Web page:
Published online at GlobalTVEdmonton.com on February 17, 2011.
Linda Hoang, Global News: Thursday, February 17, 2011
Dealing with domestic violence
Despite the skyrocketing number of domestic violence calls that continue to climb in the province and here in Edmonton, police say efforts to lower domestic abuse rates have been met with some success.
Edmonton police received 6,724 domestic violence calls in 2010, and that number is about the average for those types of calls each year.
While crime overall in Edmonton was down 18% last year, reports of domestic violence remain high.
But while those numbers seem troubling, police have a bit of a different take on them.
They see the increase in those coming forward and reporting domestic abuse as positive, that it shows more people are feeling more comfortable coming forward.
Over the past few years the Edmonton Police Service has completely changed the way they respond to domestic violence calls, including employing a social worker with each constable focused on domestic violence out of every division.
They also have a team of five detectives working in the unit on top of that and its those extra efforts that have shown some success.
“I think there’s increased awareness, increased support for victims of domestic violence. We’re doing a better job as an organization of taking these files seriously and putting real effort to solve the investigation,” said Det. Mark Fussell, with the domestic offender crimes section.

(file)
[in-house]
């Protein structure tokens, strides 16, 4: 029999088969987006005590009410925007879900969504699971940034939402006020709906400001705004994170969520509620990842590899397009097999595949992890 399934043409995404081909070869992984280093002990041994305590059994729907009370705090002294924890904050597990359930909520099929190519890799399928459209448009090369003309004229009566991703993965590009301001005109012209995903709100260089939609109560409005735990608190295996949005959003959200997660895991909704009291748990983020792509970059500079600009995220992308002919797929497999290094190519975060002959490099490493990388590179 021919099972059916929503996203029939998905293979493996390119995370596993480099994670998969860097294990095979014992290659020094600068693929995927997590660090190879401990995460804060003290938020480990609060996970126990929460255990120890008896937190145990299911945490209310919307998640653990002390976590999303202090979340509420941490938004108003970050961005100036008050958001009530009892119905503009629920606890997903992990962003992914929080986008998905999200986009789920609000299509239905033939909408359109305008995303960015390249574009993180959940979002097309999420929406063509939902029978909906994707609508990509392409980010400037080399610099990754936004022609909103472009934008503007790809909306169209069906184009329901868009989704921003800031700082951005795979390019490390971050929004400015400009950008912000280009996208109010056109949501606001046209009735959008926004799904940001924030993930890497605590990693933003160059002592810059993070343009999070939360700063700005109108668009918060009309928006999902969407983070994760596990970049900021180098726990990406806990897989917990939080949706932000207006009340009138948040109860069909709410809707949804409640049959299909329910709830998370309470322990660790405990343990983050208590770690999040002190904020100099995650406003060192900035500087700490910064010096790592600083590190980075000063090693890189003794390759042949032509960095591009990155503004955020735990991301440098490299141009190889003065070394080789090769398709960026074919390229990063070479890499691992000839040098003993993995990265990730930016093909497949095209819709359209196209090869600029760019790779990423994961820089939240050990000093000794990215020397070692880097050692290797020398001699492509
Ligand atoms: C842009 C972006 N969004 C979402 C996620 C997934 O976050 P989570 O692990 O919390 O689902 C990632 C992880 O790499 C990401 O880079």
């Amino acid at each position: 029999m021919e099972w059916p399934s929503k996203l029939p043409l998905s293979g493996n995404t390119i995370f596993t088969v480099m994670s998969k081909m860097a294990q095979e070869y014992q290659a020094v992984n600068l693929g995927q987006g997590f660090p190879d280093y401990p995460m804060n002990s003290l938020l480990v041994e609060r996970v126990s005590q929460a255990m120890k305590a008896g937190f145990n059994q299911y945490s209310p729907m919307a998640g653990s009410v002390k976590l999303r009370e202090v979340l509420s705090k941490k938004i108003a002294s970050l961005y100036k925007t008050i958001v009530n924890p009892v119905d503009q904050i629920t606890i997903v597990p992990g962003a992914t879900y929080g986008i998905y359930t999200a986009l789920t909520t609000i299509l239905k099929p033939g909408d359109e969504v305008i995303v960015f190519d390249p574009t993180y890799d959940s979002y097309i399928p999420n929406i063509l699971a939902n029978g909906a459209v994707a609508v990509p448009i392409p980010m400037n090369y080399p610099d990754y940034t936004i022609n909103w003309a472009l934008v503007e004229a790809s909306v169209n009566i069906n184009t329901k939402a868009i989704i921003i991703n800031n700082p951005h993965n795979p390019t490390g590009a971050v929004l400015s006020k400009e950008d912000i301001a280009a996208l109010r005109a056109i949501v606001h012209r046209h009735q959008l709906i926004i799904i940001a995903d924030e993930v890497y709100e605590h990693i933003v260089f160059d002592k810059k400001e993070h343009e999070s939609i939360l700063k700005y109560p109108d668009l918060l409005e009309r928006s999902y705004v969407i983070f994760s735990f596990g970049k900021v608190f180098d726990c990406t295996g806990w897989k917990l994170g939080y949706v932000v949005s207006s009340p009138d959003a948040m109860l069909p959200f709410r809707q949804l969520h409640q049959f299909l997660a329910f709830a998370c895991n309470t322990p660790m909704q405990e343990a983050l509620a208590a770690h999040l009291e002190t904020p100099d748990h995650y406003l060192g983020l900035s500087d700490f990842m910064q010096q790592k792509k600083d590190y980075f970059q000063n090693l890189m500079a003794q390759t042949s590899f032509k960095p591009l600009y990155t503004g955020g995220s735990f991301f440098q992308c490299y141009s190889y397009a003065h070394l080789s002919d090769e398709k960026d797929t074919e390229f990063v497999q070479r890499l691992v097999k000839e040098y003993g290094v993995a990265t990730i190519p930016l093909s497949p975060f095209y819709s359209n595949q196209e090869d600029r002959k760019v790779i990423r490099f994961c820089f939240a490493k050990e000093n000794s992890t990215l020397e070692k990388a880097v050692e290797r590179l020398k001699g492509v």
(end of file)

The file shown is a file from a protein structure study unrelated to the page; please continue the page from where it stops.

“I think when you support victims of domestic violence and there is the belief that they are taking the matter seriously, I think it encourages them to come forward.”
Barbara Kasianiak, a social worker in the domestic offender crimes section, says social workers who work in tandem with constables have seen a huge difference in many cases.
“We’re able to figure out what kinds of supports we can put in place so we can stop some of the gaps that might happen if it wasn’t recognized,” she said.
“It’s the first line of contact. We’re able to see the victims and address some of their needs right then and there.”
Kasianiak said as a result of the work the domestic offender crimes section does, the Crown is better able to assess domestic violence cases.
“I think we’ve seen a better response by the Crown in addressing some of the issues that come up,” Kasianiak said.
Still, despite an improved domestic abuse unit, the fact remains that people continue to be abused, here in the province and across Canada.
Statistics show that rates of domestic abuse in the country haven’t been declining.
In Newfoundland 4% of people in a relationship have been abused.
In Ontario and B.C. that number is 6%.
But Alberta has the highest rate of domestic abuse, with 8% of people in a relationship in the province having been abused.
For Lucinda Patterson, executive director of the Lurinda Shelter Society for abused women, the hope is that one day domestic violence numbers will be gone completely.
“I’d like to believe every home could be safe,” Patterson said, “My hope is that in Edmonton we won’t have homes that are troubled.”
Domestic violence will be the main topic at an Edmonton Police Commission meeting Thursday night.
With files from Vassy Kapelos